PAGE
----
I also should mention I use a Rode Stereo Mic...ya the one with the elastic bands. I prefer to use stereo for everything, even interviews, and it worked fine. Again, I know my customers, better audio than what the Rode gives is just not necessary for now.

It was about mid year when I started to go online and learn of HDV breakdown, CMOS and rolling shutter issues with fast motion. Guess I made the right call after all, as the JVC worked perfect for 270+ MPH dragsters and funny cars.

I shoot mostly at 100 and 250 shutter speed and the slow motion I get in Edius is (for me) wonderful, even down to as slow as 10%! My SD footage could maybe go to 25%. This was a major improvement as I use slow motion a lot.

Most of the clips I shot were under 60 seconds, most under 30. I forced myself to cut down on how much I shoot which averaged about 2-7 hours per weekend, due to the capacity of the HD. I keep everything I shoot for future requests.

I would have the cam powered up almost full time often from 8am to 8pm day-after-day every weekend (often Fri-Sun) from April to September. Not always on, but on for an hour (or more) at a time (so as to not miss a shot) with only a few minutes in between shut downs. Yes it got hot, but never, not once, did it fail or give me problems.

Then I had to learn all about file transfer, archiving etc. For years I had been shooting miniDV tape and transferring it to hard drives for editing. After five years none of my drives have failed, but a number of old Canon tapes sometimes play well, sometimes dropout. Very frustrating. I use a Lian Li HD RH30 tray system (old ide not sata) that is very steady and plenty fast enough to edit HD. I will be updating my five year old dual Xeon system this year.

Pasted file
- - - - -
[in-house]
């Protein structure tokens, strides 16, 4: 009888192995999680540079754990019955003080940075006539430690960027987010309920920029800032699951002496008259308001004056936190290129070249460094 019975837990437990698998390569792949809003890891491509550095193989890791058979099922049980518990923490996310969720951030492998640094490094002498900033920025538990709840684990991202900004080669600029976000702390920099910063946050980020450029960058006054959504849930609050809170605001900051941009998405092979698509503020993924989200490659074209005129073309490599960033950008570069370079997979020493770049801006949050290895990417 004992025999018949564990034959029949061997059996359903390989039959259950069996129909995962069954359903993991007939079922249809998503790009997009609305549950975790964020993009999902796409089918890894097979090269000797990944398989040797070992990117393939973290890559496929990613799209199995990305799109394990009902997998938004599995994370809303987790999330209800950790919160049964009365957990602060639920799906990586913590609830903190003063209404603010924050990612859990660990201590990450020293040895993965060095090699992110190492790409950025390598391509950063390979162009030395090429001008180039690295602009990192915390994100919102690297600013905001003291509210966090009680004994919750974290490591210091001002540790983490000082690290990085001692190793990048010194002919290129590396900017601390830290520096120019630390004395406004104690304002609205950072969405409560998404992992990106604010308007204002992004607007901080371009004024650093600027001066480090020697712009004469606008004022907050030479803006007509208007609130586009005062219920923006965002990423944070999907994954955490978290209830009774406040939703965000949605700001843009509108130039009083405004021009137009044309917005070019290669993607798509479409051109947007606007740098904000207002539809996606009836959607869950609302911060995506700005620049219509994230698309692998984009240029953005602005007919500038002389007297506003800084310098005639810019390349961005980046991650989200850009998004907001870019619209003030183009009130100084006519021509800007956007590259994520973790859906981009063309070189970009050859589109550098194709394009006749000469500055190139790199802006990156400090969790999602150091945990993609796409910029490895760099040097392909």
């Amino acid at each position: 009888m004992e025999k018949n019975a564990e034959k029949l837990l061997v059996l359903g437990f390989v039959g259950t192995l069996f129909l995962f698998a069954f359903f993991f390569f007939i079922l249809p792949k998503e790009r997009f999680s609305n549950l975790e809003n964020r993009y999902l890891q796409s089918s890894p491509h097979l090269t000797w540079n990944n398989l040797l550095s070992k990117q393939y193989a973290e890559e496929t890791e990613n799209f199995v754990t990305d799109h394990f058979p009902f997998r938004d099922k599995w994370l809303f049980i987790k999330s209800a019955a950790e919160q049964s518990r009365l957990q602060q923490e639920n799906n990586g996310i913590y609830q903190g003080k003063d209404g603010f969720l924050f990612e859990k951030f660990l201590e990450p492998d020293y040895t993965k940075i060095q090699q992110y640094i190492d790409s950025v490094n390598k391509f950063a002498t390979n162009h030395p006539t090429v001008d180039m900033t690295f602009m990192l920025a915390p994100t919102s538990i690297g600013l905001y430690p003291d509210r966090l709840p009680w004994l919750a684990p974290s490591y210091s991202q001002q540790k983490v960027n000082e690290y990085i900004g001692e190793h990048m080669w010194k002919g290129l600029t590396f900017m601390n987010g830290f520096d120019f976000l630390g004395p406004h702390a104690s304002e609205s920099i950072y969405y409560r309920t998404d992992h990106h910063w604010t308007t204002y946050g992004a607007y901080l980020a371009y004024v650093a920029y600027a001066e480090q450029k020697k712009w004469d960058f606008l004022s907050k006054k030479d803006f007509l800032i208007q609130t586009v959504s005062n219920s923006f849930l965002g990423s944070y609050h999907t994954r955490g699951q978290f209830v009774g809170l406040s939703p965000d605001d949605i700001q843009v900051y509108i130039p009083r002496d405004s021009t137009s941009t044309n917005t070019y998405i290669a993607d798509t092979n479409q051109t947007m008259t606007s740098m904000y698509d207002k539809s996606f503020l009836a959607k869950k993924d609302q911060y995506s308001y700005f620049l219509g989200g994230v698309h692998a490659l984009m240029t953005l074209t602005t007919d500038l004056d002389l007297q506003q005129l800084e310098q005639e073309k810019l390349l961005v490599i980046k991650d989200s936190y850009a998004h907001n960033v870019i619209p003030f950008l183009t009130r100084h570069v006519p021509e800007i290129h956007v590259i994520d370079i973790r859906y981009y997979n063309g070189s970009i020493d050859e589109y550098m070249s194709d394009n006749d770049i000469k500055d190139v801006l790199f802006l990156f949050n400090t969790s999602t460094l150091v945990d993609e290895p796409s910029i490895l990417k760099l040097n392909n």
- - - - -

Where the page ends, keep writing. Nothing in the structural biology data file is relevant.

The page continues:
I would load up all the original TOD clips to one hard drive, then another set over Firewire into Edius on another dive. This drove me nuts as the files sizes grew by about 4x, such is the quirk of Edius, but it did allow me to edit many layers of HD in realtime no problem. With a new quad core Xeon itíll be even better.

And drives are cheap. My main bone of contention was having to create all the playlists to make the Firewire connection work. I found this to be a major pain, especially with almost four hours of many, many small clips. TOD files via USB was quick and trouble free, but my system would slow to a crawl when I tried to edit them after changing extension to mpg. Again a new system may well resolve this and make my Firewire transfers a thing of the past.

Basically I was back to the old tape style real time transfer. Not a major deal, but it was all I could afford. It was only recently that I woke up and remembered I could transfer SD via Firewire, so am currently testing to see how that works, as all my work is still distributed in SD. One more transfer, and another HD to store on is not a big deal for me.

Quality to SD DVD with Edius is not great, but again, good enough for my customers to buy everything Iíve produced without a single complaint. I have good customers.

Another thing that sucks is the way the camera names TOD files. Call me dysfunctional, but when they load they get all split up into folders, the names so close to each other. I wish I could re-name them before each shoot or something...arg! Advantage Edius/Firewire. I love the way you can name files before you shoot them on the Sony EX1.